Most of the homeless I spoke with got referred to the camp by other homeless people. Have any officers told transients/homeless to go to the camp during its existence?
I can’t speak directly to what the homeless person told you, but I will say that it is not uncommon for word to travel around the homeless community about places to stay or services offered. This tends to be a factor in attracting more individuals to a specific location. As far as officers referring others to this area, I am not aware of that happening.
Was it a benefit or detriment to the PD to have the homeless grouped together?
As far as a benefit or detriment, I can tell you that it was a tremendous drain on resources, as evidenced with the number of arrests, but also the other calls for service. With the location of the camp so close to one of the busiest rail lines in Southern California, there were concerns that someone might be injured or killed by a passing train. These concerns were realized on April 26th, when a 20 year old male [Andrew Powell] staying at the encampment, committed suicide by stepping in front of an oncoming train. This was the same subject arrested previously for aggravated assault in a dispute over a dollar.
Local businesses have also been negatively affected. The shopping center at Brookhurst and Commonwealth has had to hire private security to deal with the problem of homeless panhandling in the center, due to its close proximity to the camp. I actually had a shirtless homeless gentleman enter the Okasuya restaurant while I was eating lunch. He was coughing and appeared to be drunk, and even began panhandling to me. When I told him I was a police officer and he needed to leave, he became belligerent, but ultimately left. Later, as I left, I had a second homeless subject approach and beg for money. If this is happening to police officers, I can only imagine what it happening to civilians.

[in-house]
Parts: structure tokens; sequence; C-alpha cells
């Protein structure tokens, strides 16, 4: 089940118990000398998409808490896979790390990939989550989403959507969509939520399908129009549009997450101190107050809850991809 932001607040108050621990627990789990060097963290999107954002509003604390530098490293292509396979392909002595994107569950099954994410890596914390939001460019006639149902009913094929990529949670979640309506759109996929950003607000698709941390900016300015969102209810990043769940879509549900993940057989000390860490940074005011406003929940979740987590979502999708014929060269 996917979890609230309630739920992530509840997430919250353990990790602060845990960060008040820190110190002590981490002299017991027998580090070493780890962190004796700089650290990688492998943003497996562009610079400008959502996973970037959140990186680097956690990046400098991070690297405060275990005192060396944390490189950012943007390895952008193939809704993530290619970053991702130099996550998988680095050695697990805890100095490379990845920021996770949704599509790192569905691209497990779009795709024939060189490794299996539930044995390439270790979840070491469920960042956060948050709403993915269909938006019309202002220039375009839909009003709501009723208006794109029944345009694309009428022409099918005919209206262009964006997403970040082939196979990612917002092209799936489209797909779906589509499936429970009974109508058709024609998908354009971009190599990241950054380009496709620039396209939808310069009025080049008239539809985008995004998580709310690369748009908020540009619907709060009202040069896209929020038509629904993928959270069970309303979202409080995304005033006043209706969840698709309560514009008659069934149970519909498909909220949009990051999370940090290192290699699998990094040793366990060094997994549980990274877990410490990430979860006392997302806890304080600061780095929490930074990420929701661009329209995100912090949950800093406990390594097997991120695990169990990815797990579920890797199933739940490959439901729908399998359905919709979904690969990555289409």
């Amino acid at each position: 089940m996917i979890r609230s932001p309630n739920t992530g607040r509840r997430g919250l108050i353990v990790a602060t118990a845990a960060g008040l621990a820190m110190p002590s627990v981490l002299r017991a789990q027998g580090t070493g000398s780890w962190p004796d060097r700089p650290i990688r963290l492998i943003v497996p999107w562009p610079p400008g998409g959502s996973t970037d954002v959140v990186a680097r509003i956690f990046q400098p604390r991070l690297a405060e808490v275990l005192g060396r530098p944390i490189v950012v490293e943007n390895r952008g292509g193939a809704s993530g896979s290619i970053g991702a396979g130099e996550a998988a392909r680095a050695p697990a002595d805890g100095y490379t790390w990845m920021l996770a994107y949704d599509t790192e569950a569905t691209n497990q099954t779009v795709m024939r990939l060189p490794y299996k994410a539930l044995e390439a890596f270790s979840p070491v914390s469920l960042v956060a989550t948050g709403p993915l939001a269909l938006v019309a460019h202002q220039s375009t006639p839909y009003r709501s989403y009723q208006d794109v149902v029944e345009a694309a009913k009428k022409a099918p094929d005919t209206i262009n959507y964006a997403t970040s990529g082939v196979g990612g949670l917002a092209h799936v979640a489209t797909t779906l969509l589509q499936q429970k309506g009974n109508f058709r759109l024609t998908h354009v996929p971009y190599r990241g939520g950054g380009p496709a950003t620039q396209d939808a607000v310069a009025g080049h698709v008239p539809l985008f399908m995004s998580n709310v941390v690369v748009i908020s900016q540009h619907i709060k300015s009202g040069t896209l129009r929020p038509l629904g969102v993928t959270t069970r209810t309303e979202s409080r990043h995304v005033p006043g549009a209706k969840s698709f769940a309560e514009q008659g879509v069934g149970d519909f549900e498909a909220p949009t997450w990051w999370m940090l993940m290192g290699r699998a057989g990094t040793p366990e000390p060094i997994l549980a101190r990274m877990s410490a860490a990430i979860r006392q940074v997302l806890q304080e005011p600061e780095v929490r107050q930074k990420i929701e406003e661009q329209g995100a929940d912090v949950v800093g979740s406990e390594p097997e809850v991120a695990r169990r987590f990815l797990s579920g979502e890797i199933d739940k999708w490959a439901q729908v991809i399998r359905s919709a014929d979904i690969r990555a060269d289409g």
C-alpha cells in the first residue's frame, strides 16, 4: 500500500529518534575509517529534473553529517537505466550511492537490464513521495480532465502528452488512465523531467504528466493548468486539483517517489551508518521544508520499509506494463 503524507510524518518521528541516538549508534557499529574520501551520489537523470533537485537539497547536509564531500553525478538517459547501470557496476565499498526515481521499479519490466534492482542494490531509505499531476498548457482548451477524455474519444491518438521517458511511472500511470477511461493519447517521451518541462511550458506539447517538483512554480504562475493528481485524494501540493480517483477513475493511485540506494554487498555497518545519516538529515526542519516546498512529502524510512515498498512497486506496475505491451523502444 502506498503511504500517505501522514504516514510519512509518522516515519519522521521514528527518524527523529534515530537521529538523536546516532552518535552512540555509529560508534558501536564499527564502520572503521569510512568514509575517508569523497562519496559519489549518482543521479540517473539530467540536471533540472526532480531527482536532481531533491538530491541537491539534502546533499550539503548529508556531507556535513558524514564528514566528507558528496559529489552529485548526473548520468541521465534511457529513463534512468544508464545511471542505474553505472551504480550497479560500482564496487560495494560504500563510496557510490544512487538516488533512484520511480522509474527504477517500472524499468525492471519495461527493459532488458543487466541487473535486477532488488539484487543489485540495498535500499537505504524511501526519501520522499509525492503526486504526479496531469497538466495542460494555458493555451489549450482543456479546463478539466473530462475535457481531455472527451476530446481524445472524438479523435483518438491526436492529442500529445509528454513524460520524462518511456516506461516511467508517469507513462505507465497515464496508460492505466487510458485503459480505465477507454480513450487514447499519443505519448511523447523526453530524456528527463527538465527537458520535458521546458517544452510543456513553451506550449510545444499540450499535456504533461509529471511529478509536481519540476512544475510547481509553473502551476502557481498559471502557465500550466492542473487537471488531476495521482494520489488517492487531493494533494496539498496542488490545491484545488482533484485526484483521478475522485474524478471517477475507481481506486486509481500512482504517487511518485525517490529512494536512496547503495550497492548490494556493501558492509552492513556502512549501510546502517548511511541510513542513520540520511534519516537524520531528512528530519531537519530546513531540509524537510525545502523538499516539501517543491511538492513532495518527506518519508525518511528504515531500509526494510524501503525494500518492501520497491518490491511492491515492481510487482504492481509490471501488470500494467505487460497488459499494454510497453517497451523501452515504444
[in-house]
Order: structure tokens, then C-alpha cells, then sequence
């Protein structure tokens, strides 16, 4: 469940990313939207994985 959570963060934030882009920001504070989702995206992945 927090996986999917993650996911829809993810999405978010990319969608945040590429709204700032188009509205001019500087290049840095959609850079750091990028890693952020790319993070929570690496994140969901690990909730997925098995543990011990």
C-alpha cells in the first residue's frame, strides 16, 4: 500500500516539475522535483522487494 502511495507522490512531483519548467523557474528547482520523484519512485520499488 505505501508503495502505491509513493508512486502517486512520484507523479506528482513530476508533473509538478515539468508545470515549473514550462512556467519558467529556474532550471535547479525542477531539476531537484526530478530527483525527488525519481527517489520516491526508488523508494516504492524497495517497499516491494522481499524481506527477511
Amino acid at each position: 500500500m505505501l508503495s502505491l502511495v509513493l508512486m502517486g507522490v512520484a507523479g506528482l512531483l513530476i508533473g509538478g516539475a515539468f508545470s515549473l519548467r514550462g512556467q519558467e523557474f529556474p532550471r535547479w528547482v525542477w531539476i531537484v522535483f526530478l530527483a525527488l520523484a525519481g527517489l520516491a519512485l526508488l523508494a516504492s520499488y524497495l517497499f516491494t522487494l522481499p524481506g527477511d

We have received reports of hypodermic syringes being left in children’s playgrounds. We recently had a female homeless resident walk up to a grandmother who was holding her two-year old grand daughter and strike the grand daughter. When contacted, she simply said that she did not like children as her excuse for hitting the child. Another homeless man armed himself with a broken glass bottle and began jumping onto the top of cars as he claimed he was being chased by demons. He was later arrested after telling people that he wanted to kill them. These are just a few examples of the dozens of significant calls for service, related to the homeless.
Based on public safety concerns, the decision to remove the camp was made. We have a duty to serve and care for all of our community members, regardless of their living circumstances, and have done so in a comprehensive manner to ensure that the homeless were and are offered all available services, while conducting ourselves in a respectful and compassionate manner.
I hope this answers your questions,
Disclaimer: Aside from adding the name Andrew Powell, Stuart's responses have only been spell checked.